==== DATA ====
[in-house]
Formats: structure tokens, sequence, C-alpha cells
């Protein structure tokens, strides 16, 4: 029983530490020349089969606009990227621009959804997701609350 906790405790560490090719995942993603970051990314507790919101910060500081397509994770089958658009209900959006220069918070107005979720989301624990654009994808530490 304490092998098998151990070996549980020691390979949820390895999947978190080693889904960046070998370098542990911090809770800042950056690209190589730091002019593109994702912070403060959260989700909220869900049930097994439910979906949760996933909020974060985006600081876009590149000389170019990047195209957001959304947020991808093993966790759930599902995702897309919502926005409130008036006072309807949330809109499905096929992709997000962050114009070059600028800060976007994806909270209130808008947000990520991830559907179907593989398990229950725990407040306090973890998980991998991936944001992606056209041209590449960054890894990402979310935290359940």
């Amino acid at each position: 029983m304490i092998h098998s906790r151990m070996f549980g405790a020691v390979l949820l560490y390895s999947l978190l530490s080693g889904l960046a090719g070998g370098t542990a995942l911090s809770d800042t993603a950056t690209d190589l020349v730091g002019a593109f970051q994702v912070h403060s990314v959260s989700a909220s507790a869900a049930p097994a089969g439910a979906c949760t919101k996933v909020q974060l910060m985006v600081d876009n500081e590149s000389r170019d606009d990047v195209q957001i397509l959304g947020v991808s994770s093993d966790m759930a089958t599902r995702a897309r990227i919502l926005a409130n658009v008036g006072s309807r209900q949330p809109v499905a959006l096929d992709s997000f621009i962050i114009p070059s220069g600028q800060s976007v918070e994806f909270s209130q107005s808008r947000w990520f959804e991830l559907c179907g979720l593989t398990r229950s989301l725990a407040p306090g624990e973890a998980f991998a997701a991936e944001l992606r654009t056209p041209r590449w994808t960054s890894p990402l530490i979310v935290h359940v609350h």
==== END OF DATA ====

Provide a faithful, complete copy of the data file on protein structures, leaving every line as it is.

[in-house]
Formats: structure tokens, sequence, C-alpha cells
């Protein structure tokens, strides 16, 4: 029983530490020349089969606009990227621009959804997701609350 906790405790560490090719995942993603970051990314507790919101910060500081397509994770089958658009209900959006220069918070107005979720989301624990654009994808530490 304490092998098998151990070996549980020691390979949820390895999947978190080693889904960046070998370098542990911090809770800042950056690209190589730091002019593109994702912070403060959260989700909220869900049930097994439910979906949760996933909020974060985006600081876009590149000389170019990047195209957001959304947020991808093993966790759930599902995702897309919502926005409130008036006072309807949330809109499905096929992709997000962050114009070059600028800060976007994806909270209130808008947000990520991830559907179907593989398990229950725990407040306090973890998980991998991936944001992606056209041209590449960054890894990402979310935290359940």
């Amino acid at each position: 029983m304490i092998h098998s906790r151990m070996f549980g405790a020691v390979l949820l560490y390895s999947l978190l530490s080693g889904l960046a090719g070998g370098t542990a995942l911090s809770d800042t993603a950056t690209d190589l020349v730091g002019a593109f970051q994702v912070h403060s990314v959260s989700a909220s507790a869900a049930p097994a089969g439910a979906c949760t919101k996933v909020q974060l910060m985006v600081d876009n500081e590149s000389r170019d606009d990047v195209q957001i397509l959304g947020v991808s994770s093993d966790m759930a089958t599902r995702a897309r990227i919502l926005a409130n658009v008036g006072s309807r209900q949330p809109v499905a959006l096929d992709s997000f621009i962050i114009p070059s220069g600028q800060s976007v918070e994806f909270s209130q107005s808008r947000w990520f959804e991830l559907c179907g979720l593989t398990r229950s989301l725990a407040p306090g624990e973890a998980f991998a997701a991936e944001l992606r654009t056209p041209r590449w994808t960054s890894p990402l530490i979310v935290h359940v609350h």